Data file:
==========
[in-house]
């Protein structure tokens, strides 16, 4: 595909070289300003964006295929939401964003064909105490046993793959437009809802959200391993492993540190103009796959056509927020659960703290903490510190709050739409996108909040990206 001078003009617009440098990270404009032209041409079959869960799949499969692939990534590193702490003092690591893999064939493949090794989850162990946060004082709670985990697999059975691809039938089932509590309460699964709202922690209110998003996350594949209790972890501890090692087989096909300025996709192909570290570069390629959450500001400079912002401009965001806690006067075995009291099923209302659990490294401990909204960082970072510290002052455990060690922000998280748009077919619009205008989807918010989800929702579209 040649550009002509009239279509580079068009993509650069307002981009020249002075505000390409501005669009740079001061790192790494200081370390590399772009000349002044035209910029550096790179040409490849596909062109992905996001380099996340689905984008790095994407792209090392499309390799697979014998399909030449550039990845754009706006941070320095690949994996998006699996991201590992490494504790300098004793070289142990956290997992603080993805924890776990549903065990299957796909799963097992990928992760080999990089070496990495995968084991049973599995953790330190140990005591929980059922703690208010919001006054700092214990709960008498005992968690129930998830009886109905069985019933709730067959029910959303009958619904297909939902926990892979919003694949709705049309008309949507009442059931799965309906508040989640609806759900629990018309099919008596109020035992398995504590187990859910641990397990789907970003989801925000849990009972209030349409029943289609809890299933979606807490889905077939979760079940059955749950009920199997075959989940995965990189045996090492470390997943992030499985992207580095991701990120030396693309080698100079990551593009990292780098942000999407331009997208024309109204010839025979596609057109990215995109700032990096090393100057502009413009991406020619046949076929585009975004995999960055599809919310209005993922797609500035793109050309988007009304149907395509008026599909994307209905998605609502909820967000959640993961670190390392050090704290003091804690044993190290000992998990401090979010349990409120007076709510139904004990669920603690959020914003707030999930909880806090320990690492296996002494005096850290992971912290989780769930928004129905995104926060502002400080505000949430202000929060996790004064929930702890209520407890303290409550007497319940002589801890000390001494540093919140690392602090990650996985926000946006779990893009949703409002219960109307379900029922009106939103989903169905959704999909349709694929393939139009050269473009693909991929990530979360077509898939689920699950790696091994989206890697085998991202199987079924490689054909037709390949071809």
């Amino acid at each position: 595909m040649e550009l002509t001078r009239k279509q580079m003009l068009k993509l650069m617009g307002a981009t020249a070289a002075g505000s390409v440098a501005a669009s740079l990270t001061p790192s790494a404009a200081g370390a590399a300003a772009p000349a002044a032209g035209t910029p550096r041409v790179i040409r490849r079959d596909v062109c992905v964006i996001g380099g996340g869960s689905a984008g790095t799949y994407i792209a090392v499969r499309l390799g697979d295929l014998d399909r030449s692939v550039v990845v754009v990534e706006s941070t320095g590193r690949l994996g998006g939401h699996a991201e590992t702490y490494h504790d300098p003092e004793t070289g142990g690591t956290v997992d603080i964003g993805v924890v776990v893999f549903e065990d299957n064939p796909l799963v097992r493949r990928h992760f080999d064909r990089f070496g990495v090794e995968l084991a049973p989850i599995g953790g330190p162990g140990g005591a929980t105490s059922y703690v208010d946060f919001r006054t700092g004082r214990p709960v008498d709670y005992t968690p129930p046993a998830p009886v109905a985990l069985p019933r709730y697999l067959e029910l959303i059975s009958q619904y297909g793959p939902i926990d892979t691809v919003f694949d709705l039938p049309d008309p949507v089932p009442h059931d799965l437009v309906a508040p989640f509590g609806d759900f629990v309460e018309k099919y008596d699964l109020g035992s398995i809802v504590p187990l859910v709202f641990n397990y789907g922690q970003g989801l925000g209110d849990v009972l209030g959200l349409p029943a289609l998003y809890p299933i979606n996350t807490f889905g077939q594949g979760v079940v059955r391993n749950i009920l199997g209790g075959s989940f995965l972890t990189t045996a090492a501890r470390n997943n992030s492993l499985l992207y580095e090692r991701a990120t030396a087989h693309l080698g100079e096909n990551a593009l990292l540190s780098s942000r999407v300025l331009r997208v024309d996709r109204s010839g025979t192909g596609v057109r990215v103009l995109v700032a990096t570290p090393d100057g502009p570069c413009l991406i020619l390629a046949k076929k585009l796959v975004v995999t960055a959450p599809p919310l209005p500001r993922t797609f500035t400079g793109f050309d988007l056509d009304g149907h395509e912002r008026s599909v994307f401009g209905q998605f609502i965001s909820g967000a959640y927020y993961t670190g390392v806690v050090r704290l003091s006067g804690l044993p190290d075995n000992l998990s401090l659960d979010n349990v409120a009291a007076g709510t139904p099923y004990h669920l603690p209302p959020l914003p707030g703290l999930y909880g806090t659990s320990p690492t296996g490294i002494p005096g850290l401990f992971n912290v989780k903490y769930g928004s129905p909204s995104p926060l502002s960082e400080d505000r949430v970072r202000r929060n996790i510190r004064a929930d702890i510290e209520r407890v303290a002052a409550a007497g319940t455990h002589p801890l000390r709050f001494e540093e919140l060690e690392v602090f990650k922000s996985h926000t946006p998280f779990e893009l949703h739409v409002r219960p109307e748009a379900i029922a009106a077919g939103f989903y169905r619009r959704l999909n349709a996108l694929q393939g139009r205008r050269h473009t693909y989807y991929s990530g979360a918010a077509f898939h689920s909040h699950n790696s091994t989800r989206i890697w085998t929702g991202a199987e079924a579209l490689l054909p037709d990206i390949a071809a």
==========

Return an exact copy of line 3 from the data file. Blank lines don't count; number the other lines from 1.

């Amino acid at each position: 595909m040649e550009l002509t001078r009239k279509q580079m003009l068009k993509l650069m617009g307002a981009t020249a070289a002075g505000s390409v440098a501005a669009s740079l990270t001061p790192s790494a404009a200081g370390a590399a300003a772009p000349a002044a032209g035209t910029p550096r041409v790179i040409r490849r079959d596909v062109c992905v964006i996001g380099g996340g869960s689905a984008g790095t799949y994407i792209a090392v499969r499309l390799g697979d295929l014998d399909r030449s692939v550039v990845v754009v990534e706006s941070t320095g590193r690949l994996g998006g939401h699996a991201e590992t702490y490494h504790d300098p003092e004793t070289g142990g690591t956290v997992d603080i964003g993805v924890v776990v893999f549903e065990d299957n064939p796909l799963v097992r493949r990928h992760f080999d064909r990089f070496g990495v090794e995968l084991a049973p989850i599995g953790g330190p162990g140990g005591a929980t105490s059922y703690v208010d946060f919001r006054t700092g004082r214990p709960v008498d709670y005992t968690p129930p046993a998830p009886v109905a985990l069985p019933r709730y697999l067959e029910l959303i059975s009958q619904y297909g793959p939902i926990d892979t691809v919003f694949d709705l039938p049309d008309p949507v089932p009442h059931d799965l437009v309906a508040p989640f509590g609806d759900f629990v309460e018309k099919y008596d699964l109020g035992s398995i809802v504590p187990l859910v709202f641990n397990y789907g922690q970003g989801l925000g209110d849990v009972l209030g959200l349409p029943a289609l998003y809890p299933i979606n996350t807490f889905g077939q594949g979760v079940v059955r391993n749950i009920l199997g209790g075959s989940f995965l972890t990189t045996a090492a501890r470390n997943n992030s492993l499985l992207y580095e090692r991701a990120t030396a087989h693309l080698g100079e096909n990551a593009l990292l540190s780098s942000r999407v300025l331009r997208v024309d996709r109204s010839g025979t192909g596609v057109r990215v103009l995109v700032a990096t570290p090393d100057g502009p570069c413009l991406i020619l390629a046949k076929k585009l796959v975004v995999t960055a959450p599809p919310l209005p500001r993922t797609f500035t400079g793109f050309d988007l056509d009304g149907h395509e912002r008026s599909v994307f401009g209905q998605f609502i965001s909820g967000a959640y927020y993961t670190g390392v806690v050090r704290l003091s006067g804690l044993p190290d075995n000992l998990s401090l659960d979010n349990v409120a009291a007076g709510t139904p099923y004990h669920l603690p209302p959020l914003p707030g703290l999930y909880g806090t659990s320990p690492t296996g490294i002494p005096g850290l401990f992971n912290v989780k903490y769930g928004s129905p909204s995104p926060l502002s960082e400080d505000r949430v970072r202000r929060n996790i510190r004064a929930d702890i510290e209520r407890v303290a002052a409550a007497g319940t455990h002589p801890l000390r709050f001494e540093e919140l060690e690392v602090f990650k922000s996985h926000t946006p998280f779990e893009l949703h739409v409002r219960p109307e748009a379900i029922a009106a077919g939103f989903y169905r619009r959704l999909n349709a996108l694929q393939g139009r205008r050269h473009t693909y989807y991929s990530g979360a918010a077509f898939h689920s909040h699950n790696s091994t989800r989206i890697w085998t929702g991202a199987e079924a579209l490689l054909p037709d990206i390949a071809a």